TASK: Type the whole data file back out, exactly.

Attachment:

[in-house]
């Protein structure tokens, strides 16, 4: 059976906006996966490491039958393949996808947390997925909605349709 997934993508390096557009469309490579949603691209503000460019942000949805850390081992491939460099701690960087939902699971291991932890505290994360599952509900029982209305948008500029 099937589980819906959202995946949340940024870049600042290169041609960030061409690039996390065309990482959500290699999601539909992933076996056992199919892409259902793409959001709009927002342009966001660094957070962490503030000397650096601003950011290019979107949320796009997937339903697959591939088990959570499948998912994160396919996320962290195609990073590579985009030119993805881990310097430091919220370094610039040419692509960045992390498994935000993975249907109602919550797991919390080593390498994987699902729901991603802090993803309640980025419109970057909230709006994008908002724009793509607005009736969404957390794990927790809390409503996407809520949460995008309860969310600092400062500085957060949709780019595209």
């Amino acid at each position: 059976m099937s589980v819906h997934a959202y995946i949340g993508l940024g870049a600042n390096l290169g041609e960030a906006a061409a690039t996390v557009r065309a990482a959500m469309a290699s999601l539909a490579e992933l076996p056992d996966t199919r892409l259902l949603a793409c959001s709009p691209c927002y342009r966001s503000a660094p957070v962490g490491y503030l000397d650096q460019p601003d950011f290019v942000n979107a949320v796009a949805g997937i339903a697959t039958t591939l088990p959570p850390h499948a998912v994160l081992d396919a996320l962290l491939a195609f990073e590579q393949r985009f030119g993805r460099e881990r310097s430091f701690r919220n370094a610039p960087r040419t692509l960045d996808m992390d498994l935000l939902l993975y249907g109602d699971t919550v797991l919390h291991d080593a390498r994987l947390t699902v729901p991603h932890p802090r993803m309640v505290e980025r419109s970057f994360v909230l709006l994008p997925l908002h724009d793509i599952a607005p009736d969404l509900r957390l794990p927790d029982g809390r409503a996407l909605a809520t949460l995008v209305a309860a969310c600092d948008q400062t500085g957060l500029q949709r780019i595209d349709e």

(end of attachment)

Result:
[in-house]
């Protein structure tokens, strides 16, 4: 059976906006996966490491039958393949996808947390997925909605349709 997934993508390096557009469309490579949603691209503000460019942000949805850390081992491939460099701690960087939902699971291991932890505290994360599952509900029982209305948008500029 099937589980819906959202995946949340940024870049600042290169041609960030061409690039996390065309990482959500290699999601539909992933076996056992199919892409259902793409959001709009927002342009966001660094957070962490503030000397650096601003950011290019979107949320796009997937339903697959591939088990959570499948998912994160396919996320962290195609990073590579985009030119993805881990310097430091919220370094610039040419692509960045992390498994935000993975249907109602919550797991919390080593390498994987699902729901991603802090993803309640980025419109970057909230709006994008908002724009793509607005009736969404957390794990927790809390409503996407809520949460995008309860969310600092400062500085957060949709780019595209």
């Amino acid at each position: 059976m099937s589980v819906h997934a959202y995946i949340g993508l940024g870049a600042n390096l290169g041609e960030a906006a061409a690039t996390v557009r065309a990482a959500m469309a290699s999601l539909a490579e992933l076996p056992d996966t199919r892409l259902l949603a793409c959001s709009p691209c927002y342009r966001s503000a660094p957070v962490g490491y503030l000397d650096q460019p601003d950011f290019v942000n979107a949320v796009a949805g997937i339903a697959t039958t591939l088990p959570p850390h499948a998912v994160l081992d396919a996320l962290l491939a195609f990073e590579q393949r985009f030119g993805r460099e881990r310097s430091f701690r919220n370094a610039p960087r040419t692509l960045d996808m992390d498994l935000l939902l993975y249907g109602d699971t919550v797991l919390h291991d080593a390498r994987l947390t699902v729901p991603h932890p802090r993803m309640v505290e980025r419109s970057f994360v909230l709006l994008p997925l908002h724009d793509i599952a607005p009736d969404l509900r957390l794990p927790d029982g809390r409503a996407l909605a809520t949460l995008v209305a309860a969310c600092d948008q400062t500085g957060l500029q949709r780019i595209d349709e």